Prominent scholars, analysts and trade union leaders are convening in Brussels to lay out the mechanisms, strategies and trends in the privatisation of education – with the aim of turning research into successful action.
The Global Response Network meeting, hosted by Education International (EI), is unfolding in the International Trade Union House in Brussels from January 19-20. More than 50 participants from all over the world are analysing the current trends in the privatisation of education, a global phenomenon that pervades and hollows out education systems, posing the “biggest threat to the right to education”, according to project director Angelo Gavrielatos, who chaired the sessions.
A successful campaign
The decision to launch a Global Response to the privatisation of education was adopted by EI’s seventh World Congress as its top priority. One-and-a-half years into the campaign, the joint effort by EI’s affiliates and partners has had some success, Gavrielatos said. The Ugandan government’s decision to close the schools belonging to the private for-profit chain Bridge International Academies (BIA) in Uganda after the publication of an EI-commissioned research paper that highlighted the disastrous conditions of tuition at BIA is the best example of this success.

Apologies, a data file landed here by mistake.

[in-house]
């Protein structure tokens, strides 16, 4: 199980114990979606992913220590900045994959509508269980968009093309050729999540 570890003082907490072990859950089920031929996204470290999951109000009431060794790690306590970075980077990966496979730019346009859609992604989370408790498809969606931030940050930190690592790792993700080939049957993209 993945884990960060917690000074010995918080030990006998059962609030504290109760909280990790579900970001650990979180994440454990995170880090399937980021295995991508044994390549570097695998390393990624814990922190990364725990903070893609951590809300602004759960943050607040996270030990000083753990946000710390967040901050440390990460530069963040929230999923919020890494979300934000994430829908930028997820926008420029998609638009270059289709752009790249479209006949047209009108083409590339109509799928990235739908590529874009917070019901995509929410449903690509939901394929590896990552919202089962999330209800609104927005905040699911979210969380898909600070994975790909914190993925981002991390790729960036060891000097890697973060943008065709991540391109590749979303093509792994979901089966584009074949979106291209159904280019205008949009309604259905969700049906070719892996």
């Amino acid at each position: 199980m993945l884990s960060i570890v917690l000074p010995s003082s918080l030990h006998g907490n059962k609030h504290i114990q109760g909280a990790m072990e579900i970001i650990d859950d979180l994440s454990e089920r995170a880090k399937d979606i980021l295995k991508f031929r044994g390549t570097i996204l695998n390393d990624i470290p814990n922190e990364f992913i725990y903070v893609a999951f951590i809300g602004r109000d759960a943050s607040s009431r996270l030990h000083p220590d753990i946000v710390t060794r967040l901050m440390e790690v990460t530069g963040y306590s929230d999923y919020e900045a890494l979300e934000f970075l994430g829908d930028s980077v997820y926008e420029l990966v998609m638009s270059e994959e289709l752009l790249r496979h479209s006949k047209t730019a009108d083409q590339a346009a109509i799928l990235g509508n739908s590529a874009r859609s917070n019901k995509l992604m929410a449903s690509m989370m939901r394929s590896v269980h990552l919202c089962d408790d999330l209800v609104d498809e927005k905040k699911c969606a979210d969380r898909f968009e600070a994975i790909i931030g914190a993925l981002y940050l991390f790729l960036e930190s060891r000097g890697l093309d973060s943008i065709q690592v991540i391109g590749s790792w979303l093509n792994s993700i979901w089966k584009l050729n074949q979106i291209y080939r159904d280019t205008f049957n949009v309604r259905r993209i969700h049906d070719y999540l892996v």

From research to action
At the meeting, three keynote speakers - prominent scholars and researchers – outlined the current state of the privatisation of education. Respectively, they explored the cases of Uganda and the Philippines, the regional dynamics in Latin America, and the effects of trade deals on education.
Curtis Riep, a Canadian researcher, who was commissioned by EI to carry out two studies, in Uganda(which led to the closure of BIA schools), and the Philippines(analysing the case of APEC schools), presented the operations of two major chains of for-profit private schools and their impact on the communities in which they are based.
Susan Robertson, a lecturer at the University of Cambridge, UK, talked about trade deals and their effects on the provision of and access to quality public education. Trade deals reflect the commitment of many governments to neoliberal values, said Robertson, and are part of a paradigm that is neglecting social cohesion, increasing inequality, and reducing productivity in the economies where it is applied.
The research carried out by Toni Verger and his colleagues from the University of Barcelona, Spain, explores the dynamics of privatisation in the Latin American region. Verger named different types of privatisation that are unfolding in a region which has witnessed the “strongest push towards the privatisation of education, for the longest time”, he stressed.